How To Avoid Medication Error In A Hospital

Do not assume that a medication prescribed by a hospital physician is appropriate in every circumstance. You must ask the right questions before taking medications.

There is an alarming reality: medication prescription error is prevalent, and harms thousands of people in the United States.

One of the major causes of medication error is distraction. Physicians have many duties in a hospital, and being in a hurry can cause a lapse in judgment.

Sometimes medication error occurs because of distortions in the prescription order (for example, misunderstood symbols, bad handwriting, improper translation). Sometimes, sadly, the names of the drugs appear to sound alike or look alike (Amiodarone/Amantadine; Narvane/Norvasc; Doribax/Zobirax; Lamictal/Lamisil), and mistakes are made in prescription. Sometimes, even worse, medication error occurs because of a business conflict of interest that a Hospital may have with a drug distributor or manufacturer.

What can you do to avoid medication error?

  1. Ask the doctor or nurse about the drugs you are being given in the Hospital, including questions about side effects, and interactions with any medications you are currently taking;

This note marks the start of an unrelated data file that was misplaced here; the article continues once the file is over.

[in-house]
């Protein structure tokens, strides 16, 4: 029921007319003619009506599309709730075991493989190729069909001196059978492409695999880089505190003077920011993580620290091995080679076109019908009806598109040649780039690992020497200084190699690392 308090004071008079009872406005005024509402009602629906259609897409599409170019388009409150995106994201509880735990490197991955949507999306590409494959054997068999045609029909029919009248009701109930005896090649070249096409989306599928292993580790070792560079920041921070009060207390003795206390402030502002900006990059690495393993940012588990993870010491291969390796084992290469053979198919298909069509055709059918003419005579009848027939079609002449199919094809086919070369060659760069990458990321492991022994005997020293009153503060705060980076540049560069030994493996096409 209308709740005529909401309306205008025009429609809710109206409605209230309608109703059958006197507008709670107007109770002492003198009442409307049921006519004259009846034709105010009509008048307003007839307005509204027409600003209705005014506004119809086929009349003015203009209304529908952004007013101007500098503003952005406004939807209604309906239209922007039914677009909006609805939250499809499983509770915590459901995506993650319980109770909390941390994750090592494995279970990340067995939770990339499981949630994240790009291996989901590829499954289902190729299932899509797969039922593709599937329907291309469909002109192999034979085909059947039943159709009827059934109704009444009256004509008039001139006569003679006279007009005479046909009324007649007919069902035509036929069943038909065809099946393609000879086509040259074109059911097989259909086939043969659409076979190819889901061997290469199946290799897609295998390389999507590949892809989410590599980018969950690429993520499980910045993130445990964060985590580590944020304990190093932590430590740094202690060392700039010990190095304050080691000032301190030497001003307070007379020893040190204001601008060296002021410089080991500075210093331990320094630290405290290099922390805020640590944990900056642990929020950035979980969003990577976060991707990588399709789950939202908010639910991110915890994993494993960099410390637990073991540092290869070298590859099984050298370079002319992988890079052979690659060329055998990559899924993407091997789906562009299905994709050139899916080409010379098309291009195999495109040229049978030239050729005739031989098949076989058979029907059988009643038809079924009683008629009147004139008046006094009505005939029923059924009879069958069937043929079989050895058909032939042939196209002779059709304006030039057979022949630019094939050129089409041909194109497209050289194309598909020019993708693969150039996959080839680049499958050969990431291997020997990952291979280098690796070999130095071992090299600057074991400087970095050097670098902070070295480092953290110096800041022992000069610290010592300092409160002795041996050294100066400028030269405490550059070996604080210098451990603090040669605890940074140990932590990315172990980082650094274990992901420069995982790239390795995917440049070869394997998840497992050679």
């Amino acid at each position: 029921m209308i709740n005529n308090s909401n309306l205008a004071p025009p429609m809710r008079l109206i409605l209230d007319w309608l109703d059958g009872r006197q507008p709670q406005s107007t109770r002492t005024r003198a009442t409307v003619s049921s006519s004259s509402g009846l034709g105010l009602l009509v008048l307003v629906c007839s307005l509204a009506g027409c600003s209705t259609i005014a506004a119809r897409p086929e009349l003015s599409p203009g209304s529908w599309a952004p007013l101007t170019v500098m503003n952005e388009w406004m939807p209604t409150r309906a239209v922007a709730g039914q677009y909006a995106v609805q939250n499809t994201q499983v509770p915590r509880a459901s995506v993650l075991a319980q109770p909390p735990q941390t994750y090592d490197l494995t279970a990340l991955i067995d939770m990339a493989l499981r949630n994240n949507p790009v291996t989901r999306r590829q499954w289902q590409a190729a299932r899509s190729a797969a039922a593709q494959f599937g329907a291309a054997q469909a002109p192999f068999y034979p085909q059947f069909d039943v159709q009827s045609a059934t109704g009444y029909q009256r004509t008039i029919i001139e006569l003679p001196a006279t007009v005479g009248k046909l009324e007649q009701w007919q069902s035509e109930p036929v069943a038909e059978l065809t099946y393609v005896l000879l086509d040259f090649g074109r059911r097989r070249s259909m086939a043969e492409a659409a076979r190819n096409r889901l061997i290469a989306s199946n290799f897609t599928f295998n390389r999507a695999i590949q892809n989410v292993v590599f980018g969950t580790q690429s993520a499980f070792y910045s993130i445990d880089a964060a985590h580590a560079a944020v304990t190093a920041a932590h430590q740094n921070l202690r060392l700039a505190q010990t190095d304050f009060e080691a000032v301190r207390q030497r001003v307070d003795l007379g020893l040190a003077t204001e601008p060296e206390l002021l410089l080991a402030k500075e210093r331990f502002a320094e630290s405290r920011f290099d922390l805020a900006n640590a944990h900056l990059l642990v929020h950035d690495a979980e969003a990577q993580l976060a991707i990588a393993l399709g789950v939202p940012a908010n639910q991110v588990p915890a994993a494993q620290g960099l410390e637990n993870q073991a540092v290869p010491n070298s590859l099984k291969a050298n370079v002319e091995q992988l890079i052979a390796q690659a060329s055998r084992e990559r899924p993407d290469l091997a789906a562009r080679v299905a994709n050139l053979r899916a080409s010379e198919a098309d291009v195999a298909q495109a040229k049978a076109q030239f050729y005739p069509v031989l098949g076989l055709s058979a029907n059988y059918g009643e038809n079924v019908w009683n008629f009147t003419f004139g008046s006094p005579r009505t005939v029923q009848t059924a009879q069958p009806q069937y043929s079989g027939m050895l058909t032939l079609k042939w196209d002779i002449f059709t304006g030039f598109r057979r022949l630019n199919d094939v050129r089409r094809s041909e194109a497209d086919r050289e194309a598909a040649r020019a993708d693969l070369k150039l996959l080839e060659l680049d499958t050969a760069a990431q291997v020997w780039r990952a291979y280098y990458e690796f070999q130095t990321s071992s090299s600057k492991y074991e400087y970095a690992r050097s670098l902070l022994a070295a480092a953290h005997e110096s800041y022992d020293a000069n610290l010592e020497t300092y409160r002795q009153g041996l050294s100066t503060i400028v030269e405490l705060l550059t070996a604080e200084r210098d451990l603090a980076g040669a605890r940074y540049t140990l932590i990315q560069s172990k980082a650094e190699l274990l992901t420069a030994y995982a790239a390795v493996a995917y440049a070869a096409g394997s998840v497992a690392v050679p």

2. Request that you be involved in the decision making about drugs, especially if there are multiple types of drugs that treat the same condition;
  3. Ask about alternatives, if any, to taking the drug(s);
  4. If you have renal or liver dysfunction, be vigilant about dosage; people with such disorders need lower doses otherwise toxicity can occur;
  5. Do not take any drug without being told what it is, and the purpose for taking it;
  6. Be vigilant about long duration prescriptions, for instance, Warfarin is a drug that should be reassessed often to monitor a patient’s INR levels;
  7. Ask about the appropriate dosage, and if it may cause side effects or interactions;
  8. Prior to surgery, ask whether there are medications, including antibiotics, that you could take to avoid infections, like MRSA;
  9. Prior to discharge, ask for a list of medications that you should be taking at home and have the provider review them with you.